Russian tanks on the move in South Ossetia
Russian troops swept through South Ossetia on Sunday as Georgia tried to pull back its soldiers from the breakaway region and begged for a ceasefire. Moscow sent thousands of troops, tanks, and air support into South Ossetia last Friday after Georgia launched an ill-conceived offence to seize control of the province, which broke from Georgia in the early 1990’s. These are the basic facts behind the latest flare-up of violence in the region, but, they are presented with a curious slant in some of the US media.
Even a cursory look at some of the US media headlines suggests an obvious bias on the latest events in and around South Ossetia. Time magazine in one of its headlines would have its readers believe that Moscow is playing “a dangerous game in Georgia”, the Associated Press quoted Bush as saying “violence in Georgia is unacceptable”, and the Washington Post said “Bush, Cheney increasingly critical of Russia over aggression in Georgia”. Now, stop and think of it. What aggression and violence are unacceptable? Wasn’t it the Georgian leaders’ reckless and aggressive move into South Ossetia that caused the violence that has already resulted in thousands of civilian deaths and scores of Russian peacekeepers killed?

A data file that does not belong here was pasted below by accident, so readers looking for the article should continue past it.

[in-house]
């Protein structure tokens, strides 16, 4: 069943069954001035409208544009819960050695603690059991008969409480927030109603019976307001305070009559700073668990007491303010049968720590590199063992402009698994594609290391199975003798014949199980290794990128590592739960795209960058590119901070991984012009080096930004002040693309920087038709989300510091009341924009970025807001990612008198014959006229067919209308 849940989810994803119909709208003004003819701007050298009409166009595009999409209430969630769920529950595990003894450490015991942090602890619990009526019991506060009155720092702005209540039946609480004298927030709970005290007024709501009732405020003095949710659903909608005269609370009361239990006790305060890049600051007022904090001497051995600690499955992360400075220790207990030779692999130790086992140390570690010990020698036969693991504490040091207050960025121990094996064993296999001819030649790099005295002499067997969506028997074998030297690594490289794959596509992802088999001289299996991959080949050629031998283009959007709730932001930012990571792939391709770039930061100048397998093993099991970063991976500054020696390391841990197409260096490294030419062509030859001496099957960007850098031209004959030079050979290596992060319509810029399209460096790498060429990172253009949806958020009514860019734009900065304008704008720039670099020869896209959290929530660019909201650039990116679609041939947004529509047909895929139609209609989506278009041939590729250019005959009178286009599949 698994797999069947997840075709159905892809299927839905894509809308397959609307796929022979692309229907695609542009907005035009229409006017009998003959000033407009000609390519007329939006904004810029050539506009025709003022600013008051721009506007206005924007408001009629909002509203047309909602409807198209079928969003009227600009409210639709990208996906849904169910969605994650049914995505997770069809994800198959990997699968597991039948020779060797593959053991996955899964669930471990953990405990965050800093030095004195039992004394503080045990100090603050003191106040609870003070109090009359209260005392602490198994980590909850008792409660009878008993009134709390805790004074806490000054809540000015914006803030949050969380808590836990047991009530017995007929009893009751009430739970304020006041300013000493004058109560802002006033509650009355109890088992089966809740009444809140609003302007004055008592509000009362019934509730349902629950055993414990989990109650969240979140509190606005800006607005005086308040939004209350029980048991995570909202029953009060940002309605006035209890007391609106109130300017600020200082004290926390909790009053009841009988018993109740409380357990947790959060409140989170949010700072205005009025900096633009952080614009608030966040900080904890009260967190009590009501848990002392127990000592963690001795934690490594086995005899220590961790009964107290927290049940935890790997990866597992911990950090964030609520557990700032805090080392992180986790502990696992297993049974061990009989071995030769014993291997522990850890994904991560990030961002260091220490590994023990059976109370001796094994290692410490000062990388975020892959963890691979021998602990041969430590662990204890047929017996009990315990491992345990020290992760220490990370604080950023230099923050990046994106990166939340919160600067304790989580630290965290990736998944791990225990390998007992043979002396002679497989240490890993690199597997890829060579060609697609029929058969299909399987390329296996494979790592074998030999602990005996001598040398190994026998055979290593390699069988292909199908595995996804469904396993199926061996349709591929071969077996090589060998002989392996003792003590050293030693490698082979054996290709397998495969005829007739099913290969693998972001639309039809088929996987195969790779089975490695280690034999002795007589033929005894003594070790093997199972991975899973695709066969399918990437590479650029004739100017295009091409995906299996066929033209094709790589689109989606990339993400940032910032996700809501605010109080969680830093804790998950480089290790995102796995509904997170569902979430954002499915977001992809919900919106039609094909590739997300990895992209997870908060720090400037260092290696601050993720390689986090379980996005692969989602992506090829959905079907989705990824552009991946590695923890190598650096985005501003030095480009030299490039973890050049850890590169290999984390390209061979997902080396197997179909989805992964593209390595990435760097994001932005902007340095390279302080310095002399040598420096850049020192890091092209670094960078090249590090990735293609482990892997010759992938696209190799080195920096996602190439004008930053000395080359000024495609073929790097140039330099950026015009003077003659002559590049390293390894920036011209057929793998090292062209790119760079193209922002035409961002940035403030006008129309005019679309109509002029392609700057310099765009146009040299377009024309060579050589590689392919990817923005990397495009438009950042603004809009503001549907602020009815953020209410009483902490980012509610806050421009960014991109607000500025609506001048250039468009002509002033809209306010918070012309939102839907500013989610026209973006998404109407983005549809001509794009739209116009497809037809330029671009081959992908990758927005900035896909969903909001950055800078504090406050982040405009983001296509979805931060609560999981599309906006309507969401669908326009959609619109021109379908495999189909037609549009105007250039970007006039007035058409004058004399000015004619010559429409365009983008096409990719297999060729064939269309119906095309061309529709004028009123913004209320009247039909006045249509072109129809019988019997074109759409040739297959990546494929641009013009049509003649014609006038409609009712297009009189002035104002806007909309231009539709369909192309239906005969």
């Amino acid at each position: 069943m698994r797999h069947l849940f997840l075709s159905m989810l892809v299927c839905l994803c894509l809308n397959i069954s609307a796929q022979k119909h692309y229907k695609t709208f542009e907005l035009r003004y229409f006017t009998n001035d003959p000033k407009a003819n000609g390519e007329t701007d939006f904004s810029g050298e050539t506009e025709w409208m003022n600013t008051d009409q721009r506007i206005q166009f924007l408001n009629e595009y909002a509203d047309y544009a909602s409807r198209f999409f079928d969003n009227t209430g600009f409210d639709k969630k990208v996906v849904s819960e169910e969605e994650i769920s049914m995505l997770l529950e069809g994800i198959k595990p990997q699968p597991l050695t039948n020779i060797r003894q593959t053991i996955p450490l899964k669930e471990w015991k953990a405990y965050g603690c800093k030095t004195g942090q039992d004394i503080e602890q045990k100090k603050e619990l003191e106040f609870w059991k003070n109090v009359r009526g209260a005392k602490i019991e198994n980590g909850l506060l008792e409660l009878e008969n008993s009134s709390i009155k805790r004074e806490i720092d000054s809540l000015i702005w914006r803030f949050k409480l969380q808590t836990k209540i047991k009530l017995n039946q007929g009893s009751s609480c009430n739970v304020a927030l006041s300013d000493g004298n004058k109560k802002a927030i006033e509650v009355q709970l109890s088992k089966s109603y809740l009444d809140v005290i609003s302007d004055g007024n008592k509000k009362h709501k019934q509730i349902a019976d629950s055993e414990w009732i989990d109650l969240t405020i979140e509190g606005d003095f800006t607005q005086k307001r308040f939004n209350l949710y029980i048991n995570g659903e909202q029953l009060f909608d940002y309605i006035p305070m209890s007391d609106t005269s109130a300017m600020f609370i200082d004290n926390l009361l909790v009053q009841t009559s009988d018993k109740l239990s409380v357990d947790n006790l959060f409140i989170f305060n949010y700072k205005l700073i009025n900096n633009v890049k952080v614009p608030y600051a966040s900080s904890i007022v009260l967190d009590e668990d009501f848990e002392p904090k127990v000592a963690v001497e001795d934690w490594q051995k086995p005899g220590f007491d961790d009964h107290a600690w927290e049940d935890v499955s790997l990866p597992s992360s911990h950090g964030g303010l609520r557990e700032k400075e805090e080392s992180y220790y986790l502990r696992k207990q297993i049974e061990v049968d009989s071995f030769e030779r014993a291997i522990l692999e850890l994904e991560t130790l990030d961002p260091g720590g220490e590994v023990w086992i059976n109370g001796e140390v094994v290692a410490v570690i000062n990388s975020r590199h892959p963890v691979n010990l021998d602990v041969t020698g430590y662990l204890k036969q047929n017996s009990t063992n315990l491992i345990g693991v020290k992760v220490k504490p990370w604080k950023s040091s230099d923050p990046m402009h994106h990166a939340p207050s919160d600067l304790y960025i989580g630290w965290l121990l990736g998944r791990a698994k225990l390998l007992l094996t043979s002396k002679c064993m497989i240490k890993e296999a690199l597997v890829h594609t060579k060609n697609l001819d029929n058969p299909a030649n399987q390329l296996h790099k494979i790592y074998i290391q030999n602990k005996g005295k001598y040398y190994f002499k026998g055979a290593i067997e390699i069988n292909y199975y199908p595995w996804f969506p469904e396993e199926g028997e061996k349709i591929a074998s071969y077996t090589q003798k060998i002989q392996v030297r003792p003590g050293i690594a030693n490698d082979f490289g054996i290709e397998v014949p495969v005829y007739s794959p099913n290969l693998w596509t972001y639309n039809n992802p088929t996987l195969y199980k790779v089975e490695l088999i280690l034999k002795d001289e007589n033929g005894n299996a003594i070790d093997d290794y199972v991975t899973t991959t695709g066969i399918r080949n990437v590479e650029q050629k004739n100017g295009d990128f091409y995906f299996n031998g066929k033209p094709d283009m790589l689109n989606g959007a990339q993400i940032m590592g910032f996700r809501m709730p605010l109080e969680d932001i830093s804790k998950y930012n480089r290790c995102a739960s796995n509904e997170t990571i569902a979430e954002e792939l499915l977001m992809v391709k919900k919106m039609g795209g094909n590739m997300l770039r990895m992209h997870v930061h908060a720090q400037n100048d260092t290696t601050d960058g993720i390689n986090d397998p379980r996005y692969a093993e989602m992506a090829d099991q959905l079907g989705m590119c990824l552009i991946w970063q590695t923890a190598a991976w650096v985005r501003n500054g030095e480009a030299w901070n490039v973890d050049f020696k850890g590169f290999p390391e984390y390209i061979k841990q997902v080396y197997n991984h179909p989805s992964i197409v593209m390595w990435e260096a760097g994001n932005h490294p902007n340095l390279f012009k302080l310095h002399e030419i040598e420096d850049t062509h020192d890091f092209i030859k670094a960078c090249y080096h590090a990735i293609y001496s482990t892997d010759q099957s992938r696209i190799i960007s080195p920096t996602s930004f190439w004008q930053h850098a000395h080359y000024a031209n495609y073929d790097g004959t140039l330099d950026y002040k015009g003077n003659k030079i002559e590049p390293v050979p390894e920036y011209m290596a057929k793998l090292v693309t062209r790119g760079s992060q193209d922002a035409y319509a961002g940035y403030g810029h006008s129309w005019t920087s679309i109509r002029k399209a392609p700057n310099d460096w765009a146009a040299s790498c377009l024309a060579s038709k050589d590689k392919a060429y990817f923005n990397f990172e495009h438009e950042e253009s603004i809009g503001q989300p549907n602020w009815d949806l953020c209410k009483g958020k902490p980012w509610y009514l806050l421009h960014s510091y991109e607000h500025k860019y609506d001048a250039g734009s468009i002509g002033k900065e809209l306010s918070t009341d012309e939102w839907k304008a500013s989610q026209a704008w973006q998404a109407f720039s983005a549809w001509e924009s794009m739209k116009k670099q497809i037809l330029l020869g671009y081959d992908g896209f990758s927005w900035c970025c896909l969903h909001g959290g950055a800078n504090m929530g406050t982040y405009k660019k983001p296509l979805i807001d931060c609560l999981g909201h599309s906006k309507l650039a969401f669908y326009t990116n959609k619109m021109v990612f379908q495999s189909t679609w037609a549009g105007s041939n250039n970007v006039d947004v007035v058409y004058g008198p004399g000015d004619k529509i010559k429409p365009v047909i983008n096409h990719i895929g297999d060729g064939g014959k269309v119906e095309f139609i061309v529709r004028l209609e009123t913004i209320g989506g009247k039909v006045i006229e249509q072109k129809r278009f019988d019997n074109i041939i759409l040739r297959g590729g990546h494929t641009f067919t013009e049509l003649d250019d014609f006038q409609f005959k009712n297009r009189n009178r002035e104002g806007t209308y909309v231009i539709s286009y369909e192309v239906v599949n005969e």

US media organisations appeared eager to quote every phrase Saakashvili uttered however facetious and absurd it might seem. Video images captured Russian troops against the backdrop of burning homes in Tskhinvali and the impression one gets is that the fires were caused by Russian soldiers, rather than Georgian troops who had pounded Ossetian settlements for several days setting them ablaze and scattering civilians.
In the name of fairness and for good measure, there also seemed to be some fairly objective reporting from the scene of violence and commentary on the impact of those events. The New York Times, for one, quoted an American official who covers Georgian affairs as saying that “everything had gone wrong” with the Georgian move in South Ossetia. He said that Saakashvili acted rashly and gave Russia the grounds to invade. “The Georgians have lost almost everything”, the unnamed official was quoted as saying. “We always told them, ‘Don’t do this, because the Russians do not have limited aims’”.
According to Time magazine, “Besides suspending oil shipments from Azerbaijan via Georgia, Russia’s military campaign has clouded the prospects for Georgia joining NATO any time soon. The carnage of recent days will likely reinforce the reluctance of European NATO members to induct Georgia as a member despite strong US support for Georgian membership”. Furthermore, the magazine said that “the battle that began to rage in Georgia as world leaders were treated to the pyrotechnics of the Beijing Olympics’ opening ceremony may be the most serious challenge to the post-Cold War balance of power since the collapse of the Soviet Union”.
11 August 2008
Voice of Russia World Service